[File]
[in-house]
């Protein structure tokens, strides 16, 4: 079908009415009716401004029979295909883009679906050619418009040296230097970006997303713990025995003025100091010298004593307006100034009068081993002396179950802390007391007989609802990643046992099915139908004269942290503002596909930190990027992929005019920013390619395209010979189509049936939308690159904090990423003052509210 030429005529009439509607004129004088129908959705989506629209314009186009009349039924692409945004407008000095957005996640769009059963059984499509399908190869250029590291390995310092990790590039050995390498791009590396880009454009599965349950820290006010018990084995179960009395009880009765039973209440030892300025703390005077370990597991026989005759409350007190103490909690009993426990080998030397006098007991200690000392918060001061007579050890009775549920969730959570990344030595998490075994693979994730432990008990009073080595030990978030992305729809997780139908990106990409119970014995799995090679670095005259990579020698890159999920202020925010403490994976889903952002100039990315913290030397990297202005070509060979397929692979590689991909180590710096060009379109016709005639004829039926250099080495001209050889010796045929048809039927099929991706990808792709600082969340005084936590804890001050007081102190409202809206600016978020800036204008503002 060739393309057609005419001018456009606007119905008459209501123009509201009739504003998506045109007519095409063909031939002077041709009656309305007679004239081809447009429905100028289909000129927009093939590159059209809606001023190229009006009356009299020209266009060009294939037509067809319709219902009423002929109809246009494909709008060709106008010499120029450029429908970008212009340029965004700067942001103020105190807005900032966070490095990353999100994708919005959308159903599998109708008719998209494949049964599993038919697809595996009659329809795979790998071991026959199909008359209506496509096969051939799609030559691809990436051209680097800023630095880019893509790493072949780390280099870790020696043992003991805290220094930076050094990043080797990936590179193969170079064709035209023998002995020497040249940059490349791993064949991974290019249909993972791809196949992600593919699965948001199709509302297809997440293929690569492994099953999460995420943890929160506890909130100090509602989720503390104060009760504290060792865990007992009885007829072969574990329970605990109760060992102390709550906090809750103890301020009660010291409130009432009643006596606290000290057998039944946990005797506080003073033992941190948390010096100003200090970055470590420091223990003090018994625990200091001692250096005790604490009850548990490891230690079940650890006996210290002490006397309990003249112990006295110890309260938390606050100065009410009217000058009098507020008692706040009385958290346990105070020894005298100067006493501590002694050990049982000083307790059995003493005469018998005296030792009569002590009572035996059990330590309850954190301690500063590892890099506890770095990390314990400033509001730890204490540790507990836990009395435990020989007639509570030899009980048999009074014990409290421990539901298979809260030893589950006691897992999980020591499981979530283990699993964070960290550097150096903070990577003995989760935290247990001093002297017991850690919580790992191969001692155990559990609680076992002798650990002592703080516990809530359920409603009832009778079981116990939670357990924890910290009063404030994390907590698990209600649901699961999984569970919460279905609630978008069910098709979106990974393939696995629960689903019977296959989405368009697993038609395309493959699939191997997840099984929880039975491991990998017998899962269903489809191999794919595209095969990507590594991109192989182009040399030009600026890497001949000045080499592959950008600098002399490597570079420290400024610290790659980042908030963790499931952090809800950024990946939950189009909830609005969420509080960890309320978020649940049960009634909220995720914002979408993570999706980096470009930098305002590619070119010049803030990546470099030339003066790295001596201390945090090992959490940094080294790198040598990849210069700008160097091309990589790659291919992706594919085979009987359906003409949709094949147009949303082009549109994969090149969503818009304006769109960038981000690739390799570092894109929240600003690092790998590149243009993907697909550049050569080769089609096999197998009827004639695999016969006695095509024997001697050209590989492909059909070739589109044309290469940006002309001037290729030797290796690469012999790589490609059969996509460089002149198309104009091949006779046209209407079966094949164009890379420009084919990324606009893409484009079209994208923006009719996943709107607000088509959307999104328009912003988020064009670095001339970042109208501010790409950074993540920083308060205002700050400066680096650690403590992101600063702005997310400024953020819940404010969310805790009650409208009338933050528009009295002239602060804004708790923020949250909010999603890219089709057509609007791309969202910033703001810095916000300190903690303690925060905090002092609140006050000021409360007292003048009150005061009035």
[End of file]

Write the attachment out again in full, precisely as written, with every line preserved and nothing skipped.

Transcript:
[in-house]
């Protein structure tokens, strides 16, 4: 079908009415009716401004029979295909883009679906050619418009040296230097970006997303713990025995003025100091010298004593307006100034009068081993002396179950802390007391007989609802990643046992099915139908004269942290503002596909930190990027992929005019920013390619395209010979189509049936939308690159904090990423003052509210 030429005529009439509607004129004088129908959705989506629209314009186009009349039924692409945004407008000095957005996640769009059963059984499509399908190869250029590291390995310092990790590039050995390498791009590396880009454009599965349950820290006010018990084995179960009395009880009765039973209440030892300025703390005077370990597991026989005759409350007190103490909690009993426990080998030397006098007991200690000392918060001061007579050890009775549920969730959570990344030595998490075994693979994730432990008990009073080595030990978030992305729809997780139908990106990409119970014995799995090679670095005259990579020698890159999920202020925010403490994976889903952002100039990315913290030397990297202005070509060979397929692979590689991909180590710096060009379109016709005639004829039926250099080495001209050889010796045929048809039927099929991706990808792709600082969340005084936590804890001050007081102190409202809206600016978020800036204008503002 060739393309057609005419001018456009606007119905008459209501123009509201009739504003998506045109007519095409063909031939002077041709009656309305007679004239081809447009429905100028289909000129927009093939590159059209809606001023190229009006009356009299020209266009060009294939037509067809319709219902009423002929109809246009494909709008060709106008010499120029450029429908970008212009340029965004700067942001103020105190807005900032966070490095990353999100994708919005959308159903599998109708008719998209494949049964599993038919697809595996009659329809795979790998071991026959199909008359209506496509096969051939799609030559691809990436051209680097800023630095880019893509790493072949780390280099870790020696043992003991805290220094930076050094990043080797990936590179193969170079064709035209023998002995020497040249940059490349791993064949991974290019249909993972791809196949992600593919699965948001199709509302297809997440293929690569492994099953999460995420943890929160506890909130100090509602989720503390104060009760504290060792865990007992009885007829072969574990329970605990109760060992102390709550906090809750103890301020009660010291409130009432009643006596606290000290057998039944946990005797506080003073033992941190948390010096100003200090970055470590420091223990003090018994625990200091001692250096005790604490009850548990490891230690079940650890006996210290002490006397309990003249112990006295110890309260938390606050100065009410009217000058009098507020008692706040009385958290346990105070020894005298100067006493501590002694050990049982000083307790059995003493005469018998005296030792009569002590009572035996059990330590309850954190301690500063590892890099506890770095990390314990400033509001730890204490540790507990836990009395435990020989007639509570030899009980048999009074014990409290421990539901298979809260030893589950006691897992999980020591499981979530283990699993964070960290550097150096903070990577003995989760935290247990001093002297017991850690919580790992191969001692155990559990609680076992002798650990002592703080516990809530359920409603009832009778079981116990939670357990924890910290009063404030994390907590698990209600649901699961999984569970919460279905609630978008069910098709979106990974393939696995629960689903019977296959989405368009697993038609395309493959699939191997997840099984929880039975491991990998017998899962269903489809191999794919595209095969990507590594991109192989182009040399030009600026890497001949000045080499592959950008600098002399490597570079420290400024610290790659980042908030963790499931952090809800950024990946939950189009909830609005969420509080960890309320978020649940049960009634909220995720914002979408993570999706980096470009930098305002590619070119010049803030990546470099030339003066790295001596201390945090090992959490940094080294790198040598990849210069700008160097091309990589790659291919992706594919085979009987359906003409949709094949147009949303082009549109994969090149969503818009304006769109960038981000690739390799570092894109929240600003690092790998590149243009993907697909550049050569080769089609096999197998009827004639695999016969006695095509024997001697050209590989492909059909070739589109044309290469940006002309001037290729030797290796690469012999790589490609059969996509460089002149198309104009091949006779046209209407079966094949164009890379420009084919990324606009893409484009079209994208923006009719996943709107607000088509959307999104328009912003988020064009670095001339970042109208501010790409950074993540920083308060205002700050400066680096650690403590992101600063702005997310400024953020819940404010969310805790009650409208009338933050528009009295002239602060804004708790923020949250909010999603890219089709057509609007791309969202910033703001810095916000300190903690303690925060905090002092609140006050000021409360007292003048009150005061009035």